If most species exhibit unique traits important in determining ecosystem function (e.g. ecosystem engineering by beaver), the relationship between TD and FD is likely to be strong (Diaz & Cabido 2001), whereas if many species exhibit similar traits (i.e. they are redundant), the TD–FD relationship is likely to be weaker. If key functional traits are distributed in a uniform fashion among species, attempts to classify species into distinct functional groups may inhibit attempts to determine the TD–FD relationship.
Community processes and BEF
Understanding the forces that control the number and relative abundances of species in an assemblage requires incorporating the role of higher trophic levels, ecosystem engineering, pollination, and other interactions into traditional BEF research.
BEF research has focused on local or within-site variation in biodiversity (Naeem 2001; Bengtsson et al. 2002; Bond & Chase 2002; Chase & Leibold 2002) and has ignored commonness and rarity (Schwartz et al. 2000). The enormous resources required for multi-factorial combinatorial experiments make expansion of experimental BEF research to address these additional issues prohibitive, but biogeographical ecology may provide some solutions. Biogeographical ecology has identified distinct large-scale patterns in species composition (Brown 1995; Rosenzweig 1995; Gaston 2000; Gering & Crist 2002) and patterns in distribution and abundance (MacArthur 1972; May 1975; Hubbell 2001). For BEF research to apply its findings to larger scales and to more realistic communities, biogeographical ecology provides a number of guidelines and potential tools for estimating the composition, distribution, and abundance of species in local communities.
The relationship between TD and FD
That species are the repositories for functional traits suggests that one may use estimates of TD as a proxy measure of FD. The influences of community and biogeographical processes, however, strongly limit the utility of such an approach. From the above considerations, it is clear that the relationship between TD and FD is likely to be sensitive to which response and effect traits are being considered, which ecosystem function is under investigation, the degree of redundancy and singularity among species, how biotic interactions and trophic structure modify the magnitude, variability, and dynamics of ecosystem functioning, and how biogeographical factors control species composition, distribution and abundance. Given this sensitivity, the relationship between TD and FD is not likely to be useful for large-scale BEF research. For example, combining redundancy-singularity and rarity-commonness, if species are redundant, then ecosystem functioning would be insensitive to much of their loss, while the converse would be true if rare species were singular. Since redundancy and singularity change as one changes response and effect traits under investigation, the range of possible relationships between TD and FD is enormous (Fig. 2). For this reason, we suggest that attempting to identify a general relationship between TD and FD is likely to be of little utility.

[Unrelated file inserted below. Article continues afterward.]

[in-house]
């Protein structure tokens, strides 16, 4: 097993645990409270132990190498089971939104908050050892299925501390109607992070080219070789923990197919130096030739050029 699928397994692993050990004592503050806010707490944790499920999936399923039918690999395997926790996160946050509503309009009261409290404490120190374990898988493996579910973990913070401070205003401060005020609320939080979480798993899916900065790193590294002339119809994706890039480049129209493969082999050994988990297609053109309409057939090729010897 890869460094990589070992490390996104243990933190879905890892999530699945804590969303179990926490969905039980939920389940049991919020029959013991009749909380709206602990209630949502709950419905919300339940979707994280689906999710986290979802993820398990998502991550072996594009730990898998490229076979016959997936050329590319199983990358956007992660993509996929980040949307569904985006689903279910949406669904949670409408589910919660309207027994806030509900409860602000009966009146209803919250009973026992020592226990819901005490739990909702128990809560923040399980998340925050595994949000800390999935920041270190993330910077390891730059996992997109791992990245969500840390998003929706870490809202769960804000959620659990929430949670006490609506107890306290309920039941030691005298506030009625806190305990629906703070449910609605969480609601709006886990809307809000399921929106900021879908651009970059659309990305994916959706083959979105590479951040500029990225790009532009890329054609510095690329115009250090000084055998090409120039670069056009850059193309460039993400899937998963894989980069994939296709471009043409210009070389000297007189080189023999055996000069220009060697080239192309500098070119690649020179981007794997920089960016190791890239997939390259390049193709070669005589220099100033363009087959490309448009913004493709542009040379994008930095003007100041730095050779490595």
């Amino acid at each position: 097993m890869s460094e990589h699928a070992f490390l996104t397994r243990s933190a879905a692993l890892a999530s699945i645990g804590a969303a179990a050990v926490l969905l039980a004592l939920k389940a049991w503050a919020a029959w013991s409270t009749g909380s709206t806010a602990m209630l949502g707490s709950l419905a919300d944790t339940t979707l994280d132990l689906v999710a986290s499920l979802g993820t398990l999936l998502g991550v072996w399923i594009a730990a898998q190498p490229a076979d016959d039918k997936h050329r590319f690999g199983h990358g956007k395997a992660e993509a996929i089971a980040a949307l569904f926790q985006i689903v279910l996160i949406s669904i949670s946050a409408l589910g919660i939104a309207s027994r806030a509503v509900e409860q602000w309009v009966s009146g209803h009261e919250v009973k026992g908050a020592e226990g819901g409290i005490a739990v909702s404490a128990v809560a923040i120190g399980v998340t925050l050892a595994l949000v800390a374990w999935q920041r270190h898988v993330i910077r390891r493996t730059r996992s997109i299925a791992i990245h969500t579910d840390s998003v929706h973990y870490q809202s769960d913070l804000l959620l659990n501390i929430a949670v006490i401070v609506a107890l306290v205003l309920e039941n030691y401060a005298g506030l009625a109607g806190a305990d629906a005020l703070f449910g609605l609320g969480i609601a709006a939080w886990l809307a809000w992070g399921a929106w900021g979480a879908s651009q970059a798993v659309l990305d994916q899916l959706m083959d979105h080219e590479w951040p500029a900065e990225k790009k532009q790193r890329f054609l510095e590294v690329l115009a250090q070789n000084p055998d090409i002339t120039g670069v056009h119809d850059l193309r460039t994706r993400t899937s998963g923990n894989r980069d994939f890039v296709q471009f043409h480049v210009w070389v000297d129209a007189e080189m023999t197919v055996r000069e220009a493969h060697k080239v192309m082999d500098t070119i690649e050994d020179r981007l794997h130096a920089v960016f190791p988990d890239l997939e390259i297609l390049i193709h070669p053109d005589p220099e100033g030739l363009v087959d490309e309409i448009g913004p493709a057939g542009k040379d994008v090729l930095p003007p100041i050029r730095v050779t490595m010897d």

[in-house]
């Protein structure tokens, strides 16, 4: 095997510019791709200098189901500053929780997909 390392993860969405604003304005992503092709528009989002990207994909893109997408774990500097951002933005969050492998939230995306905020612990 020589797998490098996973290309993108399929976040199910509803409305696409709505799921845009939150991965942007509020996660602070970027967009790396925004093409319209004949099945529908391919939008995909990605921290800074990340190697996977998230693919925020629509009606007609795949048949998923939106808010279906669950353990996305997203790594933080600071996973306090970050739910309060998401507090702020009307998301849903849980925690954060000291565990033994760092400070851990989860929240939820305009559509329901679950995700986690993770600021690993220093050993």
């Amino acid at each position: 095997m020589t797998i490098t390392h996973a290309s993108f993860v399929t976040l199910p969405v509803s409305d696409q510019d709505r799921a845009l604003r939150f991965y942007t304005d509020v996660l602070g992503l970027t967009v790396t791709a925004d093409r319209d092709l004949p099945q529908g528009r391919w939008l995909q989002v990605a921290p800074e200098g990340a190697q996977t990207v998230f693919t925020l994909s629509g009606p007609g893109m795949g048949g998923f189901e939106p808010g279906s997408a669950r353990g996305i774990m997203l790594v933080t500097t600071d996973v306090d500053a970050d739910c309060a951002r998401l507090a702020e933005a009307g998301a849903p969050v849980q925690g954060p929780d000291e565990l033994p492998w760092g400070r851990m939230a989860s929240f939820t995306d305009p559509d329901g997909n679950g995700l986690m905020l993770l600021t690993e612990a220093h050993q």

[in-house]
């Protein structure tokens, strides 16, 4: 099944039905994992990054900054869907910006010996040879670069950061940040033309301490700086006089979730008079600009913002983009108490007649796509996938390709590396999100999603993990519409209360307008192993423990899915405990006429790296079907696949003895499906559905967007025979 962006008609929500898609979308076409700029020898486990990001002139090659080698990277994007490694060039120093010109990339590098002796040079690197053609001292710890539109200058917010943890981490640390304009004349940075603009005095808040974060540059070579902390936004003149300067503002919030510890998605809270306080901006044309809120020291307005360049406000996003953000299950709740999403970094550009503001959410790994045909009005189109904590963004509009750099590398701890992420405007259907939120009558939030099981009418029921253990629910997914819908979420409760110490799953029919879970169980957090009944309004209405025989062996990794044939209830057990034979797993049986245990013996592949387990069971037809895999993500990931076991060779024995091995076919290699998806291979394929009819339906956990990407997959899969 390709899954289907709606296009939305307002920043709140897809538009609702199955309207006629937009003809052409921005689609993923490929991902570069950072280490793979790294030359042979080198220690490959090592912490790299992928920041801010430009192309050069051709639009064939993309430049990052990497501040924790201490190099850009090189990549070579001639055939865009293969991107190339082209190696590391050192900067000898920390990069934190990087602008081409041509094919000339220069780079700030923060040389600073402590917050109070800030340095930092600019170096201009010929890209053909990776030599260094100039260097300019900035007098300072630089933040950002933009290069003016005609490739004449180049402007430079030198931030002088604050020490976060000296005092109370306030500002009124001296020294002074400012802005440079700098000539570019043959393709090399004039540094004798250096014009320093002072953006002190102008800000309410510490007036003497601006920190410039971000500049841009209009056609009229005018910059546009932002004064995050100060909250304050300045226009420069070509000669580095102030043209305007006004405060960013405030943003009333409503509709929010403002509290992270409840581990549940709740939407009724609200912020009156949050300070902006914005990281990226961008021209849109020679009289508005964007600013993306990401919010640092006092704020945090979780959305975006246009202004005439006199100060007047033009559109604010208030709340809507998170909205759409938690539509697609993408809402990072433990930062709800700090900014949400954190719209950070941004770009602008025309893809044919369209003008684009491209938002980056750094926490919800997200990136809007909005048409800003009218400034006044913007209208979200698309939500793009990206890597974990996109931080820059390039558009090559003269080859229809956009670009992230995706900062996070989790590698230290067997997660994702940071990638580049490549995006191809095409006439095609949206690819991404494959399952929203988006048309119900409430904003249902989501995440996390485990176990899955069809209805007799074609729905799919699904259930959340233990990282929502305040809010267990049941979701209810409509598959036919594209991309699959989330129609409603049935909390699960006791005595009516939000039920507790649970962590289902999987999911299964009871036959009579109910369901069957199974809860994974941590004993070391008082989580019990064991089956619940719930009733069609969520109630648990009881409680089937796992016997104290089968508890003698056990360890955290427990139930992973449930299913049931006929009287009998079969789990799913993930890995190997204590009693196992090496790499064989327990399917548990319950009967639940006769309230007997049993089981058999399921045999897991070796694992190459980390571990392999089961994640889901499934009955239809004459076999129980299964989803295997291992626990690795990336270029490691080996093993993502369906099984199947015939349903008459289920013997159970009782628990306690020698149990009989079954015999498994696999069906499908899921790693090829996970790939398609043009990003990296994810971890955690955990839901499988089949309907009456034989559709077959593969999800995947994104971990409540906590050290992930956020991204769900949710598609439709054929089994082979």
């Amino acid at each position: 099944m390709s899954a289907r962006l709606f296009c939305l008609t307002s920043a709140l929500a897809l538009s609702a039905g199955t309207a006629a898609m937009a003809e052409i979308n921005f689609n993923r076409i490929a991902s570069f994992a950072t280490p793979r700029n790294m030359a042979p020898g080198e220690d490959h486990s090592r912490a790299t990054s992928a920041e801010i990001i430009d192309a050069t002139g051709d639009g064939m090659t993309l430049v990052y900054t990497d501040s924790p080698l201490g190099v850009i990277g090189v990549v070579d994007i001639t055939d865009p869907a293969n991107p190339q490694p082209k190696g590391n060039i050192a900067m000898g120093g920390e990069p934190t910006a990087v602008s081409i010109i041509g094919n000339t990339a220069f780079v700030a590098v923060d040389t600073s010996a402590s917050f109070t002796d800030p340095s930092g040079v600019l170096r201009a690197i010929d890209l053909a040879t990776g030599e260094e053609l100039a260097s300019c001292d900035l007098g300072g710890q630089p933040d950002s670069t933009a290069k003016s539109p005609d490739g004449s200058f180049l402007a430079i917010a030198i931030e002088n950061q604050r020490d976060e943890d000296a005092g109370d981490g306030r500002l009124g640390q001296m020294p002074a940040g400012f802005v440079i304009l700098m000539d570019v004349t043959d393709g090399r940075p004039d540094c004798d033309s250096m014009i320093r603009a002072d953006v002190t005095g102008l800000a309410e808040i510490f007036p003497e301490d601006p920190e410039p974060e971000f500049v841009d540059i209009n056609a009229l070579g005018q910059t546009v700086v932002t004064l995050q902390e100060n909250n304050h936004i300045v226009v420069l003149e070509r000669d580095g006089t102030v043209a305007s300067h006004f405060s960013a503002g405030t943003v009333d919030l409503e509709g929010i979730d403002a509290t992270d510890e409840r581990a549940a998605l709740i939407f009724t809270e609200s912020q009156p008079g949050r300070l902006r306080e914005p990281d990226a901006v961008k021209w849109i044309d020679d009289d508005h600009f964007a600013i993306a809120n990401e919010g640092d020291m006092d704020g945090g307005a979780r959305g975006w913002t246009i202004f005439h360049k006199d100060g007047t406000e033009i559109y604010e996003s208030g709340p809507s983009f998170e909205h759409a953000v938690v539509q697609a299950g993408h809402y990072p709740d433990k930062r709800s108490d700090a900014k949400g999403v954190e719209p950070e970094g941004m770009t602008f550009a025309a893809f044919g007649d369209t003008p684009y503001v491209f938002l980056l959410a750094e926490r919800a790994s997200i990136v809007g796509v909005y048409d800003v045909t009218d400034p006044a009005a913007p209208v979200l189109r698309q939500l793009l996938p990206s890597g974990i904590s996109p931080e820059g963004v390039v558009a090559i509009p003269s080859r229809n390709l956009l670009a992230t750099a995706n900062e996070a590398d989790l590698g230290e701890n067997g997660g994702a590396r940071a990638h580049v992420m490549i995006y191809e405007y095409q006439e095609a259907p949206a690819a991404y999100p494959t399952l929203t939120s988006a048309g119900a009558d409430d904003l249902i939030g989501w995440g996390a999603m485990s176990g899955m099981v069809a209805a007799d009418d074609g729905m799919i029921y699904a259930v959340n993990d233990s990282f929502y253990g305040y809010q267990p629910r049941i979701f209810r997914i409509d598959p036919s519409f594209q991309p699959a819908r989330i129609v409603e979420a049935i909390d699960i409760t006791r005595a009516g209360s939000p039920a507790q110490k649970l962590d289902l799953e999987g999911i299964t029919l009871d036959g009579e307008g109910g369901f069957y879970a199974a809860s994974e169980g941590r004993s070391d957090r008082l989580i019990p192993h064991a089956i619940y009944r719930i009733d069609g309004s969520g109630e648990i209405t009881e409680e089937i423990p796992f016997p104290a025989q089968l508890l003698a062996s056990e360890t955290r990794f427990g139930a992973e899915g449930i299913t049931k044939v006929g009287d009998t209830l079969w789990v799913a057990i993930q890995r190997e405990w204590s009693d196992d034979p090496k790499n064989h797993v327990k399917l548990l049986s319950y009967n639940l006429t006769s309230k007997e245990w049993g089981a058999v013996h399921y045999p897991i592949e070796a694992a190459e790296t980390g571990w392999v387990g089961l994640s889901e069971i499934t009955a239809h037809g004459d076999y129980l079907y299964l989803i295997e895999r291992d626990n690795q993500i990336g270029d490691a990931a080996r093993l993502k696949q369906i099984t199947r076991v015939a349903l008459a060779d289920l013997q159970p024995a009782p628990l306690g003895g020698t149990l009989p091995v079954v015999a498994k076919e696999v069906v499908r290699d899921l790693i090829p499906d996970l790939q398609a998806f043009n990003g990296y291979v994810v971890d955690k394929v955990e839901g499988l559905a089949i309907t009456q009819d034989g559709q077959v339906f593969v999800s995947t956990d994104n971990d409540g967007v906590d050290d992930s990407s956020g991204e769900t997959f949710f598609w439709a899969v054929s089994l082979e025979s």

A Framework for Broad-scale BEF Research
From the above considerations, it is clear that what governs the response of an ecosystem to changes in biodiversity is determined by four factors: (1) the species composition of the biota, (2) the abundance of each species, (3) the functional traits each species possess, and (4) the biotic interactions among species that regulate magnitude and variability of expression of the function under investigation. Thus, for a local biota, the regional species pool from which the local biota is constructed consists of a specific set of species that represent the outcome of history, biogeography, and evolutionary processes. As extrinsic or abiotic factors change, such as climate, atmospheric composition, or nutrient inputs and outputs (i.e. what we have been referring to as drivers), species respond to these changes in different ways.
Based on the four factors considered in this review, we suggest the following four-step framework for broad-scale predictive BEF research. Figure 3 provides a schematic outline of this proposed framework. As this is a proposed framework for research that has yet to be conducted, we know of no study that could serve as an example. Rather, we illustrate each part by way of hypothetical examples based on published studies or well-established ecological principles.
1Determine species composition across sites
(a) Develop a biotic inventory of the regional species (e.g. species checklists of regions).
(b) Determine the local composition of species by applying environmental filter algorithms to regional inventories of species (e.g. use potential evapotranspiration, latitude, elevation, soil fertility, and other abiotic predictors of biodiversity to estimate local compositions). Environmental filters (Woodward & Diament 1991; Keddy 1992) represent the hierarchy of abiotic and biotic factors that constrain the distribution and abundance of species (Diaz et al. 1999; Lavorel & Garnier 2002). For example, given a checklist of regional plant species for a habitat in California, high concentrations of magnesium silicate would indicate that only serpentine adapted plants are likely to colonize such areas, thus serpentine soil acts as an environmental filter that selects for species adapted to the conditions specific to such soils. An environmental filter algorithm would be a set of instructions for selecting species based on biotic and abiotic conditions. Environmental factors can provide powerful means for predicting distribution and abundance. For example, Tuomisto et al. (2003) show that 70–75% of the variance in the distribution of melastomes and ferns and fern allies (plants in the family Melastomatacea and pteridophytes, respectively) in Amazonian rainforests can be explained by environmental factors (edaphic factors: pH; loss on ignition; percentage of clay and silt; and the logarithmically transformed concentration of Ca, K, Mg, Na, and Al, and seasonality). Such analyses suggest that species composition for these plants and perhaps other species that co-occur with them may be predicted over regions by using environmental data.